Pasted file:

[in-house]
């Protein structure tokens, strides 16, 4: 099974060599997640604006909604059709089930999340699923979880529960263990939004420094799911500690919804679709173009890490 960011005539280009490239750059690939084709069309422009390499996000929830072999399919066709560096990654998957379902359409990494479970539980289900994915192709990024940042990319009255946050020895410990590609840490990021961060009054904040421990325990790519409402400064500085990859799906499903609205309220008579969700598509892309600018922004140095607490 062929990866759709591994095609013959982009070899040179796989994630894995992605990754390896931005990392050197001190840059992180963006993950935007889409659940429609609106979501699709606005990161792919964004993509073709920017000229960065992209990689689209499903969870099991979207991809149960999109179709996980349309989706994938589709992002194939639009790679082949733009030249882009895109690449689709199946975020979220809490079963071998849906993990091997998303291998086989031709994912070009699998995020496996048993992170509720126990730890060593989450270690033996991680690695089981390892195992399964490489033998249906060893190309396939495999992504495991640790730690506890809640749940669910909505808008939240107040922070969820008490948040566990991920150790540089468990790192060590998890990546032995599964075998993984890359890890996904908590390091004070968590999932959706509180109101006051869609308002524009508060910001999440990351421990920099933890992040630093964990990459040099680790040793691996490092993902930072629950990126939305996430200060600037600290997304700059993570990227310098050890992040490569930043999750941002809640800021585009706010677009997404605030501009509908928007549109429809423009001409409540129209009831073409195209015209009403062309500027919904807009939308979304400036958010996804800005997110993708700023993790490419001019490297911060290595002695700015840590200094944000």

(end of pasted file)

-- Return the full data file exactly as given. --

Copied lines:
[in-house]
């Protein structure tokens, strides 16, 4: 099974060599997640604006909604059709089930999340699923979880529960263990939004420094799911500690919804679709173009890490 960011005539280009490239750059690939084709069309422009390499996000929830072999399919066709560096990654998957379902359409990494479970539980289900994915192709990024940042990319009255946050020895410990590609840490990021961060009054904040421990325990790519409402400064500085990859799906499903609205309220008579969700598509892309600018922004140095607490 062929990866759709591994095609013959982009070899040179796989994630894995992605990754390896931005990392050197001190840059992180963006993950935007889409659940429609609106979501699709606005990161792919964004993509073709920017000229960065992209990689689209499903969870099991979207991809149960999109179709996980349309989706994938589709992002194939639009790679082949733009030249882009895109690449689709199946975020979220809490079963071998849906993990091997998303291998086989031709994912070009699998995020496996048993992170509720126990730890060593989450270690033996991680690695089981390892195992399964490489033998249906060893190309396939495999992504495991640790730690506890809640749940669910909505808008939240107040922070969820008490948040566990991920150790540089468990790192060590998890990546032995599964075998993984890359890890996904908590390091004070968590999932959706509180109101006051869609308002524009508060910001999440990351421990920099933890992040630093964990990459040099680790040793691996490092993902930072629950990126939305996430200060600037600290997304700059993570990227310098050890992040490569930043999750941002809640800021585009706010677009997404605030501009509908928007549109429809423009001409409540129209009831073409195209015209009403062309500027919904807009939308979304400036958010996804800005997110993708700023993790490419001019490297911060290595002695700015840590200094944000």